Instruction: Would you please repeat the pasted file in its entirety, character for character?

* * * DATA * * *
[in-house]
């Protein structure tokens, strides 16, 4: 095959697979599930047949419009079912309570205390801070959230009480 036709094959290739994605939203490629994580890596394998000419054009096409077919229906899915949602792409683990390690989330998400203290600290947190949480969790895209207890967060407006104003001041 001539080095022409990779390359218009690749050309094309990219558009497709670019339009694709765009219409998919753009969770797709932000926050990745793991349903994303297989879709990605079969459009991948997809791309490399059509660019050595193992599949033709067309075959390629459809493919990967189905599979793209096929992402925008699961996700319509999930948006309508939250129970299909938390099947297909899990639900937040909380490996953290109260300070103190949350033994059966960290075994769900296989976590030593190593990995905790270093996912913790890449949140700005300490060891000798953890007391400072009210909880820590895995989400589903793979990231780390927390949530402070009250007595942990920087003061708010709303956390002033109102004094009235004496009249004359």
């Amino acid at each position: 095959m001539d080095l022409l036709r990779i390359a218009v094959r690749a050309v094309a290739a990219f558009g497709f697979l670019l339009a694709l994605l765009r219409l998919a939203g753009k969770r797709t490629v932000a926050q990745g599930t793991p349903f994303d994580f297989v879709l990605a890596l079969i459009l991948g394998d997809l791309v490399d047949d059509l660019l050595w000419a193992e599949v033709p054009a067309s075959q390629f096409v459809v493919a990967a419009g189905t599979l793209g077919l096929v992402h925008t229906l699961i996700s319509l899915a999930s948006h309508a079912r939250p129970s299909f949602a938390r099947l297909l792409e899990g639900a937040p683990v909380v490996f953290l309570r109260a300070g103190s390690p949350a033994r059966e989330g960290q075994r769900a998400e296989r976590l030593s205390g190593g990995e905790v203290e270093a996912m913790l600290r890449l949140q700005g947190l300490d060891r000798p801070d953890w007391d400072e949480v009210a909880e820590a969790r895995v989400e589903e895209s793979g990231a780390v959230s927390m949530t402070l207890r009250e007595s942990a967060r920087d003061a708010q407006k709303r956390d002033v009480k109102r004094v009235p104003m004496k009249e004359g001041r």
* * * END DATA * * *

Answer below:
[in-house]
């Protein structure tokens, strides 16, 4: 095959697979599930047949419009079912309570205390801070959230009480 036709094959290739994605939203490629994580890596394998000419054009096409077919229906899915949602792409683990390690989330998400203290600290947190949480969790895209207890967060407006104003001041 001539080095022409990779390359218009690749050309094309990219558009497709670019339009694709765009219409998919753009969770797709932000926050990745793991349903994303297989879709990605079969459009991948997809791309490399059509660019050595193992599949033709067309075959390629459809493919990967189905599979793209096929992402925008699961996700319509999930948006309508939250129970299909938390099947297909899990639900937040909380490996953290109260300070103190949350033994059966960290075994769900296989976590030593190593990995905790270093996912913790890449949140700005300490060891000798953890007391400072009210909880820590895995989400589903793979990231780390927390949530402070009250007595942990920087003061708010709303956390002033109102004094009235004496009249004359």
């Amino acid at each position: 095959m001539d080095l022409l036709r990779i390359a218009v094959r690749a050309v094309a290739a990219f558009g497709f697979l670019l339009a694709l994605l765009r219409l998919a939203g753009k969770r797709t490629v932000a926050q990745g599930t793991p349903f994303d994580f297989v879709l990605a890596l079969i459009l991948g394998d997809l791309v490399d047949d059509l660019l050595w000419a193992e599949v033709p054009a067309s075959q390629f096409v459809v493919a990967a419009g189905t599979l793209g077919l096929v992402h925008t229906l699961i996700s319509l899915a999930s948006h309508a079912r939250p129970s299909f949602a938390r099947l297909l792409e899990g639900a937040p683990v909380v490996f953290l309570r109260a300070g103190s390690p949350a033994r059966e989330g960290q075994r769900a998400e296989r976590l030593s205390g190593g990995e905790v203290e270093a996912m913790l600290r890449l949140q700005g947190l300490d060891r000798p801070d953890w007391d400072e949480v009210a909880e820590a969790r895995v989400e589903e895209s793979g990231a780390v959230s927390m949530t402070l207890r009250e007595s942990a967060r920087d003061a708010q407006k709303r956390d002033v009480k109102r004094v009235p104003m004496k009249e004359g001041r």